Transaction volumes for multifamily are sometimes indicative of the uncertainty surrounding the financial strength of renter households and softened rent growth. Volume for the quarter was $12.4 billion, well below the
$46.5 billion reached in 4Q19 for instance. Historically, multifamily valuations recover fastest among the major property types due to stable rent rolls and shorter lease terms that allow for pushing rents more quickly in an improving market. For the limited amount of pricing discovery that has been exhibited, there has been little, if any, discounts to market values, further bolstering the sector as a safe haven for investors.
In Focus: Back to the ‘Burbs?
A major shift in demand drivers could be underway for multifamily residents and investors across the country. The widespread lockdown of local economies due to the pandemic means a high proportion of multifamily residents are now working from home, many with school-aged children or younger similarly restricted to staying inside. A number of companies have indicated a return to the office is far from imminent, with a smaller, but influential, subset of firms telling employees that working from home is now permanently on the table. Urban dwellers may feel more uneasy about transmission rates of the virus in higher density areas. Unsurprisingly, the question that arises from all these factors is whether the suburbs are likely to see a boost in demand as renters move away from the urban core in a reversal of recent trends.
Downtown Demand Drops as Suburbs Gain
The short-term answer appears to already favor the suburban story, with quarterly demand for prime urban seeing negative movement in the second quarter. Simultaneously, suburban demand has picked up significantly since the beginning of 2020, with quarterly change in occupied units nearly tripling. Despite this, broadly, urban demand remains stable and positive, as does demand for prime suburban units, i.e. those denser, close-in suburbs like Greenwich and Darien in Connecticut or Cupertino and North San Jose in California.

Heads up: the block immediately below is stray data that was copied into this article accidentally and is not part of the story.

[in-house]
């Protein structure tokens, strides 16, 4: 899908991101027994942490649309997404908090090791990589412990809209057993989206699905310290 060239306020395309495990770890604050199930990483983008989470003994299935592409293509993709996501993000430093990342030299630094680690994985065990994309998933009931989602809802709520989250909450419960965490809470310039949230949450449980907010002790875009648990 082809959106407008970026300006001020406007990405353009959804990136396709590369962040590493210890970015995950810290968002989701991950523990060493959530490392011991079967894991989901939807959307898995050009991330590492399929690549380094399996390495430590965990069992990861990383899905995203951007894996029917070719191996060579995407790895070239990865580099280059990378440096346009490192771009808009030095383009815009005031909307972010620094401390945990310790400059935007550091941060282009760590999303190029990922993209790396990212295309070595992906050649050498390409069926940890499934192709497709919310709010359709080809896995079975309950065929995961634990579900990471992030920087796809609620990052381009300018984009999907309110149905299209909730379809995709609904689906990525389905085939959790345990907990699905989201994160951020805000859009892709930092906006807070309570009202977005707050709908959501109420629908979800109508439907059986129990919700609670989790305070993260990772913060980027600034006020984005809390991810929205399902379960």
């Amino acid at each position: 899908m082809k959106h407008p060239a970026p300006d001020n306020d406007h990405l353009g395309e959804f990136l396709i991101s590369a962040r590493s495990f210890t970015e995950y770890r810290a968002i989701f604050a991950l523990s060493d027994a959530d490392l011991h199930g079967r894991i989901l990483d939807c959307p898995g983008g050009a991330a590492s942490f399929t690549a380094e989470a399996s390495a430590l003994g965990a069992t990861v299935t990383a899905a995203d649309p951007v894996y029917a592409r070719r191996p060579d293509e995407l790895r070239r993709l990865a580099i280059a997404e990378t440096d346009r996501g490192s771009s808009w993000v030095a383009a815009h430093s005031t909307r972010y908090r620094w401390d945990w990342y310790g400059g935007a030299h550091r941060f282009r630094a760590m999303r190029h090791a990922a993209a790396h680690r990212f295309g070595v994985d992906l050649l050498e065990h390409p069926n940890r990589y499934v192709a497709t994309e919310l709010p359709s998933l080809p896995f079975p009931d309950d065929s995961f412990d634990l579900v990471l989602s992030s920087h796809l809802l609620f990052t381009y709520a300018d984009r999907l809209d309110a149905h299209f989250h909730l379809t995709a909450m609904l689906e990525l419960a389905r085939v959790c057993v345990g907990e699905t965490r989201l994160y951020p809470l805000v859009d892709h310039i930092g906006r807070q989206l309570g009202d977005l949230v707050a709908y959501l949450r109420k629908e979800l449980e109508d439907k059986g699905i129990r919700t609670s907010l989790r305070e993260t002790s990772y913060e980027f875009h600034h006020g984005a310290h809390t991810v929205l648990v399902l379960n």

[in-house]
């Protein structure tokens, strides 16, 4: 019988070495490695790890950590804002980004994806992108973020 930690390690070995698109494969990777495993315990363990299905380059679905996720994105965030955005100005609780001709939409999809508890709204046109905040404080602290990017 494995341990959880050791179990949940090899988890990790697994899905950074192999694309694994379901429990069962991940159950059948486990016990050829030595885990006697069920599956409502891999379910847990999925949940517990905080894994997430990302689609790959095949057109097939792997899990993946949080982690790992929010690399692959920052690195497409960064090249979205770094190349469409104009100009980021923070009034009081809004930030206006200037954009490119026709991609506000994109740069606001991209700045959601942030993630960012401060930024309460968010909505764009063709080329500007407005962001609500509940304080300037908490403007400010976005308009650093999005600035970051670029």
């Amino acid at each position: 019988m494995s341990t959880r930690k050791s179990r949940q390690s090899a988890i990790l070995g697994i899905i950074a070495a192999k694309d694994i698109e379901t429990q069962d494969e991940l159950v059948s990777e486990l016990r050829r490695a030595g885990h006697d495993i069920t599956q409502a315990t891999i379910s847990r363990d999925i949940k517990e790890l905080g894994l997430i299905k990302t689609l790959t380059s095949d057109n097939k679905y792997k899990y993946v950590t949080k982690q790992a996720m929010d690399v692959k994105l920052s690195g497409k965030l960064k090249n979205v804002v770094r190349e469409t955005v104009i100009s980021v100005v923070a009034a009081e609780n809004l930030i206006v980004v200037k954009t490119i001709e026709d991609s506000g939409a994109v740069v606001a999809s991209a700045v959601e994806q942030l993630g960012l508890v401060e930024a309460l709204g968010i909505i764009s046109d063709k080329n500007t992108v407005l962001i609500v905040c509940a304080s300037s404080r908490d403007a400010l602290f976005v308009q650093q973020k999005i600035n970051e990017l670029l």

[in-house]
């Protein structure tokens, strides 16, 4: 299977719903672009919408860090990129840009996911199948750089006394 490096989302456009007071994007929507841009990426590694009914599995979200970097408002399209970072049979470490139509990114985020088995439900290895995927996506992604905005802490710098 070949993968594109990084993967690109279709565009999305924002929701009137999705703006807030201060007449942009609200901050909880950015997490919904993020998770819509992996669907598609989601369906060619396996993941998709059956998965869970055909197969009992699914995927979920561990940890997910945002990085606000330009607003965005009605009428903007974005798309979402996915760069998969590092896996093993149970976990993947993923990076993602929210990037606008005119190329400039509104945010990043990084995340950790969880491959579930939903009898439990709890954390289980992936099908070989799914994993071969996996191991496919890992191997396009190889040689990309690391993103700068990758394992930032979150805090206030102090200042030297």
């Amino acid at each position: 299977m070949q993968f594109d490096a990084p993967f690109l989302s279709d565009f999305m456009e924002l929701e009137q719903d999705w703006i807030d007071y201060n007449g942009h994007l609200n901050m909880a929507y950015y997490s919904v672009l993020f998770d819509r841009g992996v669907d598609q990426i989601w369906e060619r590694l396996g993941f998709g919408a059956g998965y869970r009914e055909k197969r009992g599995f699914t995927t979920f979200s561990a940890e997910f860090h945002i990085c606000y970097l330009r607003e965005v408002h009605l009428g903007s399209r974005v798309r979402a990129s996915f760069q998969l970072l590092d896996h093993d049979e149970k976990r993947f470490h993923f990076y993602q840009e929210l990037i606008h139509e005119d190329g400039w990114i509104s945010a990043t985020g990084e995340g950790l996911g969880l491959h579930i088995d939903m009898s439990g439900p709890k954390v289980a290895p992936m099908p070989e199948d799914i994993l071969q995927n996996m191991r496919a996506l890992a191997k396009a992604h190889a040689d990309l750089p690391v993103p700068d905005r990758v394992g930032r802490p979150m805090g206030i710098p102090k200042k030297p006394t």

Of further consideration is a shift in how far renters are willing to live from their places of employment. If high numbers of employers allow their workers to work from home on a more regular basis post-pandemic, a longer commute time could become more palatable and expand the distance renters are willing to consider. For Atlanta, seen above, that radius could be significant depending on how much longer of a commute renters find tolerable. Despite these changes, the long-term outlook for urban living is likely to be more positive once the economy returns to normalcy and growth. There are distinct advantages for renters in areas of high density that suburbs cannot offer including better building amenities, short commutes, and vibrancy of individual neighborhoods. For the short-term, suburbs should continue to see increased interest, possibly extending farther out than prior to the pandemic, particularly for families and workers who are likely to continue working from home with higher frequency than before. This should spur institutional investors to increase their exposure to suburban multifamily, allocating a higher percentage of capital to suburban acquisition and development going forward than they have in the previous decade or more. Simply put, if these trends do hold up, it could be reasoned that prime suburban multifamily will play a larger role in a core multifamily strategy than it has in the past.